[EMAIL PROTECTED] wrote:

>Despite its unpopularity, I think position 1 makes the most sense for
>those of us expecting to someday build robots that are also persons.
>Building robots is, after all, a third person kind of activity.

Sure, but so is making babies.  Chalmers believes that there is a one-to-one 
correspondence between computations and subjective experiences, and I tend 
to agree--but that's quite different from what position #1 says.

>But position 1 does NOT preclude the reality of a first-person
>existence, it just makes that existence a purely subjective matter,
>but not only for third persons.

It also makes the belief that a system *has* subjective experience a 
subjective matter...whereas I believe that the fact that I am conscious is 
an "objective" truth, in the sense that it would be true regardless of what 
anyone else believes.

>Once you attribute consciousness to an entity (perhaps persuaded by
>its Turing test performance), then you are interpreting its observable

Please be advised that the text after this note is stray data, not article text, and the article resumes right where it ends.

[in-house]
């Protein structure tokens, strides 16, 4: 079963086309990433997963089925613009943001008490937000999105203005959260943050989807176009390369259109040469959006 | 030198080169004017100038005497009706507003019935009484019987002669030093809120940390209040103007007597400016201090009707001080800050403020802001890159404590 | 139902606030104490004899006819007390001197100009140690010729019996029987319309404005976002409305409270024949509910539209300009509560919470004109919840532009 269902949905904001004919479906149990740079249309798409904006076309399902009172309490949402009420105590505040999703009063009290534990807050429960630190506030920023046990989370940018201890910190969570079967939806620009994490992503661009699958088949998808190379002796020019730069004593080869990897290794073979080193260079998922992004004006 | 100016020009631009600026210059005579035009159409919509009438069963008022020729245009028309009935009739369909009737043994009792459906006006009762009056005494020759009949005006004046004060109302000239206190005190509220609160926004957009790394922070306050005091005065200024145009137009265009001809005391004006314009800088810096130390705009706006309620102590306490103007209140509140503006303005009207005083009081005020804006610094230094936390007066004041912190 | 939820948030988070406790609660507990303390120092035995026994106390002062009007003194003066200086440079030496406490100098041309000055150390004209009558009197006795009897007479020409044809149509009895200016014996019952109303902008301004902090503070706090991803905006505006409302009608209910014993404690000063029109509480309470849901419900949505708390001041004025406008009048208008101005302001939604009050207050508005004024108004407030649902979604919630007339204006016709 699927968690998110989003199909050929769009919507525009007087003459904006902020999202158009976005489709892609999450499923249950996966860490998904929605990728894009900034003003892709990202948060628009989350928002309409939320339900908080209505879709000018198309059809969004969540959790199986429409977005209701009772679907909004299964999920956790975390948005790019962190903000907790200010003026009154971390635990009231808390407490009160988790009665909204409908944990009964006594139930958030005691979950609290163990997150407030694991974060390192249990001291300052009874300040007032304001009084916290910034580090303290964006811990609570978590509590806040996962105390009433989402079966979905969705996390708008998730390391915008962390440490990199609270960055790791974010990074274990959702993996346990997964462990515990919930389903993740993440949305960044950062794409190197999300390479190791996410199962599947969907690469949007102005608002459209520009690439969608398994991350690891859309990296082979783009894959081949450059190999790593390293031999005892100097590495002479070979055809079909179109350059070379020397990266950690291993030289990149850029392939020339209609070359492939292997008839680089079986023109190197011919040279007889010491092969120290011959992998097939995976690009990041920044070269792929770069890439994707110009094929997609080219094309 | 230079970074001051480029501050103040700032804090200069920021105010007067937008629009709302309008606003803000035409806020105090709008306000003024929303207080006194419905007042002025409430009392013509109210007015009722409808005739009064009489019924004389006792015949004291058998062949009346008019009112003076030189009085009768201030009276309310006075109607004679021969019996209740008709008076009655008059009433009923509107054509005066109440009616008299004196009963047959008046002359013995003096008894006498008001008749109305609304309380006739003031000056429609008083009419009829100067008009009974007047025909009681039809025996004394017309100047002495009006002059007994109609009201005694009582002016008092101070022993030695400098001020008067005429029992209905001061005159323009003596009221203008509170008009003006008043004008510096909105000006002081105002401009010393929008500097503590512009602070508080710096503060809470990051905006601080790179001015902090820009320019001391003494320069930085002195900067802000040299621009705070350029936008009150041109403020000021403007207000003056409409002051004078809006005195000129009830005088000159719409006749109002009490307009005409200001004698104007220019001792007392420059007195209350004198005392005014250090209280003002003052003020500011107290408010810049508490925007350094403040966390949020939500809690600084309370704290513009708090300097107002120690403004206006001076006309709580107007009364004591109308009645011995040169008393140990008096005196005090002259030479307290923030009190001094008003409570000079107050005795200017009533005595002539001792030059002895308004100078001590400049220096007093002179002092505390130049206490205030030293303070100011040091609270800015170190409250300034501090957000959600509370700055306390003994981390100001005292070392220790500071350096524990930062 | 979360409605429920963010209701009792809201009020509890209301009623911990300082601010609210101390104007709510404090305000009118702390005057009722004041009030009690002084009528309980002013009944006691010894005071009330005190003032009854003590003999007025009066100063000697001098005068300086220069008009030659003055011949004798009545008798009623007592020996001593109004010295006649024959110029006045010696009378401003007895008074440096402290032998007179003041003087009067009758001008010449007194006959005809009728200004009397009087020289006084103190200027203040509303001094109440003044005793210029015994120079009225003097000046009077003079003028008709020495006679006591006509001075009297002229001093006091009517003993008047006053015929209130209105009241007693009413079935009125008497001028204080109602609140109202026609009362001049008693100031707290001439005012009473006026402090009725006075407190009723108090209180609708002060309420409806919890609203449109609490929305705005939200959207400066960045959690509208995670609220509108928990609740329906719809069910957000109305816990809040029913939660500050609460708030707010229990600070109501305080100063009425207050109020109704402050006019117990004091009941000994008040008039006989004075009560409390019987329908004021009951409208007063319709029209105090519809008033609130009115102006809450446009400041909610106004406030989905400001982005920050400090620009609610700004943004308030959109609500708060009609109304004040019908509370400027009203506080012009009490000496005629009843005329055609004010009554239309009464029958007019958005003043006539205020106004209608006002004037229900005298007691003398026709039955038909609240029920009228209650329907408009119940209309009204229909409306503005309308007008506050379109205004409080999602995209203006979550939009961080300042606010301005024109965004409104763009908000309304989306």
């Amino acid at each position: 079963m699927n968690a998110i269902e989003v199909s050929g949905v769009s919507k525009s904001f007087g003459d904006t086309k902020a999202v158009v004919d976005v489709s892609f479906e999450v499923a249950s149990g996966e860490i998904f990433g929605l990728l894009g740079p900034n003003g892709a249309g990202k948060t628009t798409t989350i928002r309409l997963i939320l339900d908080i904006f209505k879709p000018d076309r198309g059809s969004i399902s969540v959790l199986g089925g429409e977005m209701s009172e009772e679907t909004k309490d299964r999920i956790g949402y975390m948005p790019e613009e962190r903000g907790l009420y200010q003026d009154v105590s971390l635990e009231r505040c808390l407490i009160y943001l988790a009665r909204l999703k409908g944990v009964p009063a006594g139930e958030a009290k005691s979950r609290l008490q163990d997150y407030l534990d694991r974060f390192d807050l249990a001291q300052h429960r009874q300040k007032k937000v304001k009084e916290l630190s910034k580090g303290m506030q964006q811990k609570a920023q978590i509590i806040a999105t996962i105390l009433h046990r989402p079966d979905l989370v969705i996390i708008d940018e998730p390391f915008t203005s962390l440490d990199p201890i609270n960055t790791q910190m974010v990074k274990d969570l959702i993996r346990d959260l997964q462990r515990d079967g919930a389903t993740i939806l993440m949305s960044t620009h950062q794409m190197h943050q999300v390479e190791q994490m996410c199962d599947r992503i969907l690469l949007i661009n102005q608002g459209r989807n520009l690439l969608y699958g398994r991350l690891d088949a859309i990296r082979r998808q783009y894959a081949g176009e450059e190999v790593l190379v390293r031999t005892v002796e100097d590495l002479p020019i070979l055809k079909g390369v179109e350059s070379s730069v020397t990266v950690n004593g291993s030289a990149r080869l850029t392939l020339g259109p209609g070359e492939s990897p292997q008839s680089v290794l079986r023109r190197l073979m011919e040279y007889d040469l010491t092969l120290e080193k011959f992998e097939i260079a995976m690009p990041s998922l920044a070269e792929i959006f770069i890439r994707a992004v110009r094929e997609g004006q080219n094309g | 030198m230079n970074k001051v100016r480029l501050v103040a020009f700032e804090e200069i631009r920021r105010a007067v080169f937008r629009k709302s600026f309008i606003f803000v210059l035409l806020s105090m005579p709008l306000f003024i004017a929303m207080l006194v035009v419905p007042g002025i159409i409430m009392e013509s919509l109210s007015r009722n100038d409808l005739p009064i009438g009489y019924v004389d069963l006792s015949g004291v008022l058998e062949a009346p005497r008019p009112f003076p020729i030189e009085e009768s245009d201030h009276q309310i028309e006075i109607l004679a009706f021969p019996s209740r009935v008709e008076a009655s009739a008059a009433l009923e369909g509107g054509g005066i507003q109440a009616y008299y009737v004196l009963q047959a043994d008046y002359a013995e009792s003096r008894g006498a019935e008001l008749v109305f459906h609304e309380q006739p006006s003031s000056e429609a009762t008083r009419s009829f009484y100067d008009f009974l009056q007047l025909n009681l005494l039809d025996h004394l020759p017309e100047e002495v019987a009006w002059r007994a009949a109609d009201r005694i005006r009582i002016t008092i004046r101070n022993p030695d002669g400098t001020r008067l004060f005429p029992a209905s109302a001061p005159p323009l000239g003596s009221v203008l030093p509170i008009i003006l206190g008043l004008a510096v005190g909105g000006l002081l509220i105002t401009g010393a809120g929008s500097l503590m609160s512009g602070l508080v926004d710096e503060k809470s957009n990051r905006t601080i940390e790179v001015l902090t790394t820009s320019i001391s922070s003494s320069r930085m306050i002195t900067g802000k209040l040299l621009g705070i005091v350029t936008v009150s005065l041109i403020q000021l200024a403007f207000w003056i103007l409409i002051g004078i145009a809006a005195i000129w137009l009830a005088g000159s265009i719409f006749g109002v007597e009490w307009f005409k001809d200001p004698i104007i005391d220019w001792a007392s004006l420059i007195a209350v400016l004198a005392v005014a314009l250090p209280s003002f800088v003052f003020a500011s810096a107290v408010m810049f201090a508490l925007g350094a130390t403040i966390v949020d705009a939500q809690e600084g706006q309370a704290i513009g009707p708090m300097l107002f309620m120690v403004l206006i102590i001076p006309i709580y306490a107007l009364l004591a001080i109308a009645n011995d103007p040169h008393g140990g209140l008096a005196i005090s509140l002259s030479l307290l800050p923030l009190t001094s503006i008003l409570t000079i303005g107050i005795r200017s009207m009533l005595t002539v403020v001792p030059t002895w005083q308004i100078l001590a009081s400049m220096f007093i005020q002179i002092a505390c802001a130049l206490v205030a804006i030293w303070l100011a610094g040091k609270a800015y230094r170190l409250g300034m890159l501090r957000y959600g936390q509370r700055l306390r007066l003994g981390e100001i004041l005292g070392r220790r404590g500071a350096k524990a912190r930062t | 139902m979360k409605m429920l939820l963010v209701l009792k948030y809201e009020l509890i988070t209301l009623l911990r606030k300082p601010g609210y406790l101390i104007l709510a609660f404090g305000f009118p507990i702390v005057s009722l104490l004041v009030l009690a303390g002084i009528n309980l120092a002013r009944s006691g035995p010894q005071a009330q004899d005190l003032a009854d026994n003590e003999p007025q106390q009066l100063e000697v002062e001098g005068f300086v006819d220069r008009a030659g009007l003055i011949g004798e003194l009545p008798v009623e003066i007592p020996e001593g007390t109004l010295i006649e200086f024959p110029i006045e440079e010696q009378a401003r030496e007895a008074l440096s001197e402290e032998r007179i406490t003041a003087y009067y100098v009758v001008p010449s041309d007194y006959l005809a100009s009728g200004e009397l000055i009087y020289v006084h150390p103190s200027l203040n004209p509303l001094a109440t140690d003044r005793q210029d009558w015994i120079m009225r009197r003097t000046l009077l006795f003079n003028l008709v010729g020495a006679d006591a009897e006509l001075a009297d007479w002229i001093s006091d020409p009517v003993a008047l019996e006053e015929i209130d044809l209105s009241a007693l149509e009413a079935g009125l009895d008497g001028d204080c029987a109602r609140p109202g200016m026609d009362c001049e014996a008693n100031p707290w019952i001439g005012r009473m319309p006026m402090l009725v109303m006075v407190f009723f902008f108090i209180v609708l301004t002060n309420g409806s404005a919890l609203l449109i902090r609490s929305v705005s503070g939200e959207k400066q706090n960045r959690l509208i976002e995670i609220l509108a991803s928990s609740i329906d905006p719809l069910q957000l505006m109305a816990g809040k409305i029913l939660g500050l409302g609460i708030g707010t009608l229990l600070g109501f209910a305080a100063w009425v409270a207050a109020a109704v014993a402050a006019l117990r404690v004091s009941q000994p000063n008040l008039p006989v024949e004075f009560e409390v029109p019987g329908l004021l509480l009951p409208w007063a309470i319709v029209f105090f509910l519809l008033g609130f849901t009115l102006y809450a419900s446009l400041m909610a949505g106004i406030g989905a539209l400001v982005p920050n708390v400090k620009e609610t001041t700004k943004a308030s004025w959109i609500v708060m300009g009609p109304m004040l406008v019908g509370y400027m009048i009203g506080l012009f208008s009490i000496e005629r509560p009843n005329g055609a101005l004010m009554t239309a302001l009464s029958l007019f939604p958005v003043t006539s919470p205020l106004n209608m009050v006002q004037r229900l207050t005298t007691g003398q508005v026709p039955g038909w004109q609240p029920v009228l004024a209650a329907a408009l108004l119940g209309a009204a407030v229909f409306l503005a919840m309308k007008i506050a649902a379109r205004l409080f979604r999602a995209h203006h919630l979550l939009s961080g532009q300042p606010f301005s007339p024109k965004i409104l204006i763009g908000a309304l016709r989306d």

>state in terms of feelings, beliefs and intentions.  Among those
>feelings and beliefs, presumably, is the entity's feeling of and
>belief in its own consciousness, i.e. its awareness of its own
>existence.

But I think it's possible a system that is attributed subjective experience 
might not actually have it, at least not in the way people think.  For 
example, I doubt that a lookup table would have much subjective experience, 
in the same way that a recording of a  person probably doesn't have its own 
subjective experience.  Likewise, if I attribute feelings to a stuffed 
animal, I'm probably wrong.  But #1 says it's meaningless to talk about the 
"truth" of these questions, just like it's meaningless to ask whether 
Shakespeare is "really" a better author than Danielle Steele.

>So, this awareness exists not only as a subjective attribute in your
>mind, but (within that attribution) as a subjective attribute in the
>entity's own mind.  Why shouldn't the entity's subjective
>self-perception count as real experience?  It has at least as much
>Platonic existence as any of the proposed frameworks for universe
>existence on this list: more so, since the entity's consciousness can
>be explored in depth very naturally by conducting a long personal
>relationship with it.

But #1 doesn't just say that conducting a long personal relationship with a 
system is a good test of consciousness (which I believe)...it says that 
there's nothing to test, because attributing consciousness to a system is a 
purely aesthetic decision.  Even an omniscient God could not tell you the 
"truth" of the matter, if #1 is correct.

Jesse Mazer
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